At the same time, constructive and creative engagement with contextual details, is thought to be necessary for developing novel conceptual wholes from “data”, such as in sensemaking, systematic reviews, or formal theory development

Discourse graphs (or parts thereof) could also significantly reduce the overhead to synthesis through reuse and repurposing over time, across projects, and potentially even across people

keyword search is only really useful when there is a stable, shared understanding of ontology: this condition is almost certainly not present when crossing knowledge boundaries

In these settings, judging that two things are “the same” is problematic and difficult task; doing so without engagement with context can sometimes introduce more destructive ambiguity, not less, a hard-won lesson from the history of Semantic Web, ontology and classification efforts.

Q- What is a decentralized discourse graph

Our research draws from a long line of information models,

These models share a common underlying model for representing scientific discourse: they distill traditional forms of publication down into more granular, formalized knowledge claims, linked to supporting evidence and context through a network or graph model.

We use the term discourse graph to refer to this information model, to evoke the core concepts of representing and relating knowledge claims (rather than concepts) as the central unit, and emphasizing linking and relating these claims (rather than categorizing or filing them).

So what does it mean for a discourse graph to be decentralized?

Synthesis has many component parts. Given that, C- The responsibilities required to produce synthesis can be split up among many people. refers to this concept as human computation

Some will simply read everyone else’s outputs and annotate them, all the while meaningfully connecting the conversation between the various fields they explore

When we look at prior attempts at building a semantic web, we find that the primary reasons have to do with human behavior and dishonesty.

C- It will be important to capture the potential energy of information consumption

if we can really leverage tacit annotation by enriching the choice architecture with options that add value, then we can perhaps fill in metadata and generate discourse. This could be interpreted as a response to the question: Q- How do we increase the frequency of social tagging behaviors. These people can verify information, agree with it, disagree, and connect it to other information.

there is exhaust to capture from consumption

C- Most people will primarily consume information

Statistics over the years cite a 90-9-1 rule to contributors in online communities, and although that does not hold up across all communities, the majority of people fall into the consumption-only group (90%).

How can you lower the barriers for someone to meaningfully contribute?

Synthesis is supported by active reading, and a number of tools assist with this.

C- Incrementally processing notes is a key user behavior to promote synthesis

the word processing refers to the act of going through old information and sorting it, either into new groups, by importance, or by stage in some pipeline (digital gardening)

C- Synthesis is supported by Active Reading, and one method of active reading is the act of progressive summarization (as coined by P- Tiago Forte)

Tools like Readwise, LiquidText, and Hypothesis promote this act within their via annotations, highlighting, and focused views to gradually process notes.

C- Compression facilitates synthesis

Synthesis is creating a new whole out of component parts. But what should the “parts” look like? What kinds of building blocks would facilitate synthesis?

blocks that are too “large” or complex would make reassembly into a new whole impractical (composability)

Decomposing ideas into smaller pieces (atomic note) also enables us to connect ideas in richer and more meaningful ways

It is important to distinguish atomicity from compression - in creative thought, it is less about decomposition in the atomic and disconnected sense, and more about flexibly using compression to move between different levels and states of “granularity”.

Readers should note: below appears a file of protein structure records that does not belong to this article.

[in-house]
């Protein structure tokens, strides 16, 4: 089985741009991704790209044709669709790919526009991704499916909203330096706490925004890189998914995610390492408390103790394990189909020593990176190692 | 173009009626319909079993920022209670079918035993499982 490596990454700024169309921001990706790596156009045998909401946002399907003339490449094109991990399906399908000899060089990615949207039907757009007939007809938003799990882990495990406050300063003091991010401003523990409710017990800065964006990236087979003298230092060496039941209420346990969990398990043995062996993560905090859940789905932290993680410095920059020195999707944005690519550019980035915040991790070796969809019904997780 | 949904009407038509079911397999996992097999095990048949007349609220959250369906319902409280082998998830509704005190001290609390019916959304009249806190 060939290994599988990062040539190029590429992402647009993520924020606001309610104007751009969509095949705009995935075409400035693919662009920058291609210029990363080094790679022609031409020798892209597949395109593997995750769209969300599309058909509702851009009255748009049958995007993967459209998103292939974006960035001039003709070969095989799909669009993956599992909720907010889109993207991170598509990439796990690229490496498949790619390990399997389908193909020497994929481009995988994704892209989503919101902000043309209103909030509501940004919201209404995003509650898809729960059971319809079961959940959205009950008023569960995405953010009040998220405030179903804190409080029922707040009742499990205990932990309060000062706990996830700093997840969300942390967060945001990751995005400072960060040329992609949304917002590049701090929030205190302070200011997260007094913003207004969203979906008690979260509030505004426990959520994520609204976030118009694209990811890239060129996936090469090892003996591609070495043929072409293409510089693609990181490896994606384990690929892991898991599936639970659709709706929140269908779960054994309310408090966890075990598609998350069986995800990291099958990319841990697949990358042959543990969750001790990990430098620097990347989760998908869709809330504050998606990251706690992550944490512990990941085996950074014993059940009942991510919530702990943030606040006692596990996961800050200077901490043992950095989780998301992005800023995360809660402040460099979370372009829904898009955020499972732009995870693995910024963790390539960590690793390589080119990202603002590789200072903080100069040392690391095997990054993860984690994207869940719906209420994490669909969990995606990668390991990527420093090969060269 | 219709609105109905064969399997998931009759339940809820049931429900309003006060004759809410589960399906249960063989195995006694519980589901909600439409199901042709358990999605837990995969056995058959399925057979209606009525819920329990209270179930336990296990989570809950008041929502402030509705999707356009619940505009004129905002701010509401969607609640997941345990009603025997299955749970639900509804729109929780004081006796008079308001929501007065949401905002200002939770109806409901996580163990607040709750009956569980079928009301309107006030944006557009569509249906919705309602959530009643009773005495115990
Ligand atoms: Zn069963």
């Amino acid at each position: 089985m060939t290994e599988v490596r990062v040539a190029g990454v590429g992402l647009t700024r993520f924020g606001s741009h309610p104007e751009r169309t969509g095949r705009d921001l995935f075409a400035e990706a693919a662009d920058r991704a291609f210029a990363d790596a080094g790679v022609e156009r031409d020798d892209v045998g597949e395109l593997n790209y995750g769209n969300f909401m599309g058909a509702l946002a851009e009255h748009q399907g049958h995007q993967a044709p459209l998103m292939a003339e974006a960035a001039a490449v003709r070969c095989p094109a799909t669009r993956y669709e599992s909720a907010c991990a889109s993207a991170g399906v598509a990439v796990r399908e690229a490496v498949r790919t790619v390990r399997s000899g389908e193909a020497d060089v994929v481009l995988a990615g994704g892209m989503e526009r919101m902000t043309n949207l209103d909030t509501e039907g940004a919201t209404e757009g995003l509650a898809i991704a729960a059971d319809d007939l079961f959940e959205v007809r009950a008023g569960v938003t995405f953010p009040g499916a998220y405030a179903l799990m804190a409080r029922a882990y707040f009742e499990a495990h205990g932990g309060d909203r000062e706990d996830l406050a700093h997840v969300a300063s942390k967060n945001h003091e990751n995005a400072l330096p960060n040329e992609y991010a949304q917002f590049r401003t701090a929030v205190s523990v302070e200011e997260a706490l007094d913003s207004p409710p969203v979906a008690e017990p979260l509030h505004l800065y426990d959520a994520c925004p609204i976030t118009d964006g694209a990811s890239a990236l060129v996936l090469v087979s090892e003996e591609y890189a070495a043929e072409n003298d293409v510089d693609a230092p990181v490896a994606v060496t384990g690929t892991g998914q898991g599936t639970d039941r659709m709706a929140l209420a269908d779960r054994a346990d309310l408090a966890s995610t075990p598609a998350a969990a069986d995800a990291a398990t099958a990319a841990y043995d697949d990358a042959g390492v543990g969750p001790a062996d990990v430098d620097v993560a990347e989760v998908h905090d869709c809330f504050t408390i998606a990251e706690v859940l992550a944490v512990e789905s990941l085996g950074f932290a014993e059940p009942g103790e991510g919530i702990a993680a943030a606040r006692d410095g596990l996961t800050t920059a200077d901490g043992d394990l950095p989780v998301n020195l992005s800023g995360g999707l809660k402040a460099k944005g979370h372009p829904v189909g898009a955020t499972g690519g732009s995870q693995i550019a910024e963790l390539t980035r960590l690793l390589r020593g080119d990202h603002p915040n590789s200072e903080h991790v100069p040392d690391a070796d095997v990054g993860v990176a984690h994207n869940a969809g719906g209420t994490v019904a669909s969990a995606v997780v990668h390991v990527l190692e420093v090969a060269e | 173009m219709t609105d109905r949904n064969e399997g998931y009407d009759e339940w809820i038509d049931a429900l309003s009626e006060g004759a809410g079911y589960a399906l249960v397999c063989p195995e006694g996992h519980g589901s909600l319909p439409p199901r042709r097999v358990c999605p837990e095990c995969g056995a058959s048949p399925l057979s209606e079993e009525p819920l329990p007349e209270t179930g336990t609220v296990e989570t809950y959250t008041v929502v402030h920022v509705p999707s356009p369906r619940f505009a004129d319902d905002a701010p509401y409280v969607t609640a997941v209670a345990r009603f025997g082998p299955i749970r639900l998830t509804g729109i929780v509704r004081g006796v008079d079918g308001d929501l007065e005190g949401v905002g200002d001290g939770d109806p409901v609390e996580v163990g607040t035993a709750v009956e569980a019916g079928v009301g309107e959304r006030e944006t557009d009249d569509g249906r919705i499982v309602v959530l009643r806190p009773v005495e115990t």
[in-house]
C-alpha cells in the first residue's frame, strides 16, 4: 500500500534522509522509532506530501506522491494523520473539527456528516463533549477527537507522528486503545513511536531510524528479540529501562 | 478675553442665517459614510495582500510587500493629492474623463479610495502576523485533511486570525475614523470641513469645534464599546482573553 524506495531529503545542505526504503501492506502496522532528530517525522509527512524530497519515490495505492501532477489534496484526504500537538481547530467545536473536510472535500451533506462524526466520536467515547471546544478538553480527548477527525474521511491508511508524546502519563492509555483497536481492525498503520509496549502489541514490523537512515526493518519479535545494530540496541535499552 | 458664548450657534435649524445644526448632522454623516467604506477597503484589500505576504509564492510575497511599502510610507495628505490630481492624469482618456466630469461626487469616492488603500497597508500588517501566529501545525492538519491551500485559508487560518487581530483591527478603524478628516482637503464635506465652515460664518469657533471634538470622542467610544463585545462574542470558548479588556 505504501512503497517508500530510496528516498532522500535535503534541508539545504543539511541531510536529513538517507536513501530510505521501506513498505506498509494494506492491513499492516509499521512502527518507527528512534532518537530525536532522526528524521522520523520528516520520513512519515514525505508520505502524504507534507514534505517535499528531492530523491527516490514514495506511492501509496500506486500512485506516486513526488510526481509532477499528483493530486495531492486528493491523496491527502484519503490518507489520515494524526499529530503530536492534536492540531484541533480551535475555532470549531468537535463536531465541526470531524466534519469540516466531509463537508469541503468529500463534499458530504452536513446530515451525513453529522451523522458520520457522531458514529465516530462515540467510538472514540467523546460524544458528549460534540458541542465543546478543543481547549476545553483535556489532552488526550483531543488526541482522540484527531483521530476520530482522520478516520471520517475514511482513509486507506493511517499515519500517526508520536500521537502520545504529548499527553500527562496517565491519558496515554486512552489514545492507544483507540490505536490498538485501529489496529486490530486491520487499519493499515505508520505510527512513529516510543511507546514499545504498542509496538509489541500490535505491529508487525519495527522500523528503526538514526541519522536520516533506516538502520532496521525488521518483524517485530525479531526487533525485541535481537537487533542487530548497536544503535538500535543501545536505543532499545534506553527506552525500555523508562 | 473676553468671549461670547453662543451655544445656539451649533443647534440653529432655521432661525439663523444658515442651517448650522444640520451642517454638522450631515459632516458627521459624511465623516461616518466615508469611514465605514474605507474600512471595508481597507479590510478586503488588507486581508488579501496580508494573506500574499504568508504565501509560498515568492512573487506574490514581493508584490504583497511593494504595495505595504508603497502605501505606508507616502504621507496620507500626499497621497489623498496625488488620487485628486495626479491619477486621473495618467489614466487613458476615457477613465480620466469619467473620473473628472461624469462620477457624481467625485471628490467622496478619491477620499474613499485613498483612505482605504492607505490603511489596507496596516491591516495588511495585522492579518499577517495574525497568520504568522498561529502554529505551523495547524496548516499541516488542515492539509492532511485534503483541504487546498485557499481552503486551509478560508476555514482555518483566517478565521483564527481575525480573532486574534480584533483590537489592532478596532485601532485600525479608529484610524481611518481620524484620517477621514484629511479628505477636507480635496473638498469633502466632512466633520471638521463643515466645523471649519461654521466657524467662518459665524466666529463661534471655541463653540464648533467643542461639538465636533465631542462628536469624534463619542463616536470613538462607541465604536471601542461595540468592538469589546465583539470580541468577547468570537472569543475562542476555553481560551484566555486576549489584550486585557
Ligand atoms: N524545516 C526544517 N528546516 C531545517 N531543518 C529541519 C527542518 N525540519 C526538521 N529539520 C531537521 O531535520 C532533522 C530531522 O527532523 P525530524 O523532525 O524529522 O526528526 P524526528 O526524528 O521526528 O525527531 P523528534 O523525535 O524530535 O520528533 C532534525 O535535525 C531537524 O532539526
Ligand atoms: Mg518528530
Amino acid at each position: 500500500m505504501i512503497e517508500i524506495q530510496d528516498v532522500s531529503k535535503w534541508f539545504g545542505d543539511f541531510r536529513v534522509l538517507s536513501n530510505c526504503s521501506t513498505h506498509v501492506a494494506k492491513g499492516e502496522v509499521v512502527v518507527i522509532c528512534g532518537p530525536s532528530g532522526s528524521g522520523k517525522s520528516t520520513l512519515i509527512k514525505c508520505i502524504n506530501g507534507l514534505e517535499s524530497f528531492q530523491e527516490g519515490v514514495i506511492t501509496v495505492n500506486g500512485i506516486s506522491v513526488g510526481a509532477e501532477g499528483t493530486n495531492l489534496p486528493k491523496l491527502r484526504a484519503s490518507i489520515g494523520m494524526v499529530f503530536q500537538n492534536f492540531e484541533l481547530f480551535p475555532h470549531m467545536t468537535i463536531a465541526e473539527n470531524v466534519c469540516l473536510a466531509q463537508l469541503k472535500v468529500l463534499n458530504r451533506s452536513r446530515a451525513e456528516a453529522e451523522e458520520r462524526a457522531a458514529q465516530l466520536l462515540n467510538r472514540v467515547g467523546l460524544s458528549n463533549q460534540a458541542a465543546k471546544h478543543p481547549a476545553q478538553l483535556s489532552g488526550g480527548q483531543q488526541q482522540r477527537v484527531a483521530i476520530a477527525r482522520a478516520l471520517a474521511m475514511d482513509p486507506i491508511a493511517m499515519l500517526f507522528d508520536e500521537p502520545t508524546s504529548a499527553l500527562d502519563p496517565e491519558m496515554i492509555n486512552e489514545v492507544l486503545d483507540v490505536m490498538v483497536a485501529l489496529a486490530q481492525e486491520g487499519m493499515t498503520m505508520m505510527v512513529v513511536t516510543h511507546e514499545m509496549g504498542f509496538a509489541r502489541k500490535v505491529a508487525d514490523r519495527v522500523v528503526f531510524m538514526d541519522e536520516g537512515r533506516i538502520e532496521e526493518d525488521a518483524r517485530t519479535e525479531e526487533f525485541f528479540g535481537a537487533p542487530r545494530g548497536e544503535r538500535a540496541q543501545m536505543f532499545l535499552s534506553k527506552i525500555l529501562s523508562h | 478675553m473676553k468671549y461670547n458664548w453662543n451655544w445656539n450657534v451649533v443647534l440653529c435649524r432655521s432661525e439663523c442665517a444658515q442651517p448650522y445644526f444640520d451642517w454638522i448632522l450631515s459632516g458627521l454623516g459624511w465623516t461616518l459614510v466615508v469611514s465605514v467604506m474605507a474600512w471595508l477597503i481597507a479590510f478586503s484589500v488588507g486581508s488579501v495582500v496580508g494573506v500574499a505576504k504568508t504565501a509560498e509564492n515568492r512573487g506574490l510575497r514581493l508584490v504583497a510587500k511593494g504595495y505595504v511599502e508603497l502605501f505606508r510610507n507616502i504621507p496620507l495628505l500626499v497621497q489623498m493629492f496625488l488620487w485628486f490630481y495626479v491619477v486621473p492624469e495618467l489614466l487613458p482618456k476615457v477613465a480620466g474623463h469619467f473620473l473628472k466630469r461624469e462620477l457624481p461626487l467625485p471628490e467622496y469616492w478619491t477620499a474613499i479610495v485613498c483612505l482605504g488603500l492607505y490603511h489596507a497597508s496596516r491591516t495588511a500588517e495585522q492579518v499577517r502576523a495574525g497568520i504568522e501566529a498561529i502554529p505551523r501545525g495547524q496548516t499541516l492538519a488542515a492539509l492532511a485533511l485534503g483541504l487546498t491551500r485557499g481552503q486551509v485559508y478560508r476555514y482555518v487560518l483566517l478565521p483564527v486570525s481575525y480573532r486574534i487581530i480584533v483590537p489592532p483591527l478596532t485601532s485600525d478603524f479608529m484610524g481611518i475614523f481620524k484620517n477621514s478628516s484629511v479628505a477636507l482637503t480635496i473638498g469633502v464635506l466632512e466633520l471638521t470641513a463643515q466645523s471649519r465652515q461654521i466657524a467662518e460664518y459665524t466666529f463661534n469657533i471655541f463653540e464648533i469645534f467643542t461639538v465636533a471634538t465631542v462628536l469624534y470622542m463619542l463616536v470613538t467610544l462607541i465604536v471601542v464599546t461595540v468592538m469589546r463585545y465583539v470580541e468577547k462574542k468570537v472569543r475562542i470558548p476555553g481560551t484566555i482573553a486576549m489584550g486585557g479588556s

C- Hypertext enables communication with high information density

Incrementally processing notes is a key user behavior to promote synthesis. In doing

C- Compression facilitates synthesis and hypertext facilitates compression

When Evergreen notes are factored and titled well, those titles become an abstraction for the note itself.

Hypertext structured in this manner is excellent for exploratory search.

When you have read much of a person’s work in a well structured hypertext notebook, you can build a rich mental model of their thinking.

C- People process complex information in multiple levels and stages of processing

in the moment a note is created, it is very difficult to know where it belongs. We may not yet have a name for what we’re seeing or know how it relates to another insight

The primary models that represent this process are the Learning Loop Complex and the Notional Model of Sensemaking, which loops between and within foraging and sensemaking loops (iterative), progressively increasing in structure and effort

This all speaks to the need to treat notes as a work in progress.

In the process of synthesis, we often write a number of notes about an idea - some useful, some not. We know that C- Multiplicity facilitates synthesis, and this writing process helps, but it creates a huge amount of noise for us to later search through.

Forgetting is powerful.

While this multiplicity is generally useful during the process of thinking through an issue, later down the line reviewing it contributes to the feeling of wasted repeated effort.

Additionally, over the course of a decade, I’ll certainly update my beliefs and mental models. If that happens, I’ll have to ask myself, “Is it important to keep a record of my beliefs at that point in time, or is leaving it in my database weighing it down?”

Q- How do we solve the problem of different people referring to the same concept with different language?

One time I was in a conversation with P- Andy Matuschak on Twitter, where we ended up having a conversation through our notes. He linked to a note about what we can learn from game design, and then I linked to a note about the learning curve that’s commonly seen in puzzle games, and then he linked to a note about cognitive scaffolding. It was interesting because I had actually encountered his thought about cognitive scaffolding before, but I hadn’t drawn the connection that we were talking about the same thing with different language!

  • could be worse, you could be using the same term for 2 different meanings!

Jump solves for this by explicitly encoding a thesaurus into its logical relational structure. While this may not account for all areas of innovation, it’s certainly a head start. This seems like false progress, as it pretends there's more "agreement" than is real (is-ism).